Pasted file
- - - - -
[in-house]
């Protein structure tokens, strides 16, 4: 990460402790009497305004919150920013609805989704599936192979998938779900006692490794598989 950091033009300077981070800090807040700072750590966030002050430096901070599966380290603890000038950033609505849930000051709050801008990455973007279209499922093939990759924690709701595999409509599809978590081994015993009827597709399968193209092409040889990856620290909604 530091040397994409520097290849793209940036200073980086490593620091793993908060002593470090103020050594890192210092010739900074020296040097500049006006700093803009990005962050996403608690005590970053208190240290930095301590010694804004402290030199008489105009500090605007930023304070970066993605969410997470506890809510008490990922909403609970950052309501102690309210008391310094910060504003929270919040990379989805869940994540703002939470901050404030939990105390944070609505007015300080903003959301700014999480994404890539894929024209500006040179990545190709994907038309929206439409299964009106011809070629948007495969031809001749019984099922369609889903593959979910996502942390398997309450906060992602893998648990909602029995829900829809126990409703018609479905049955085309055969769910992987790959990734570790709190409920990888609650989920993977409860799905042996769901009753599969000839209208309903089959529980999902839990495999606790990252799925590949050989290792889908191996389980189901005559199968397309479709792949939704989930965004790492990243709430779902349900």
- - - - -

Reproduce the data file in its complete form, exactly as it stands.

[in-house]
């Protein structure tokens, strides 16, 4: 990460402790009497305004919150920013609805989704599936192979998938779900006692490794598989 950091033009300077981070800090807040700072750590966030002050430096901070599966380290603890000038950033609505849930000051709050801008990455973007279209499922093939990759924690709701595999409509599809978590081994015993009827597709399968193209092409040889990856620290909604 530091040397994409520097290849793209940036200073980086490593620091793993908060002593470090103020050594890192210092010739900074020296040097500049006006700093803009990005962050996403608690005590970053208190240290930095301590010694804004402290030199008489105009500090605007930023304070970066993605969410997470506890809510008490990922909403609970950052309501102690309210008391310094910060504003929270919040990379989805869940994540703002939470901050404030939990105390944070609505007015300080903003959301700014999480994404890539894929024209500006040179990545190709994907038309929206439409299964009106011809070629948007495969031809001749019984099922369609889903593959979910996502942390398997309450906060992602893998648990909602029995829900829809126990409703018609479905049955085309055969769910992987790959990734570790709190409920990888609650989920993977409860799905042996769901009753599969000839209208309903089959529980999902839990495999606790990252799925590949050989290792889908191996389980189901005559199968397309479709792949939704989930965004790492990243709430779902349900």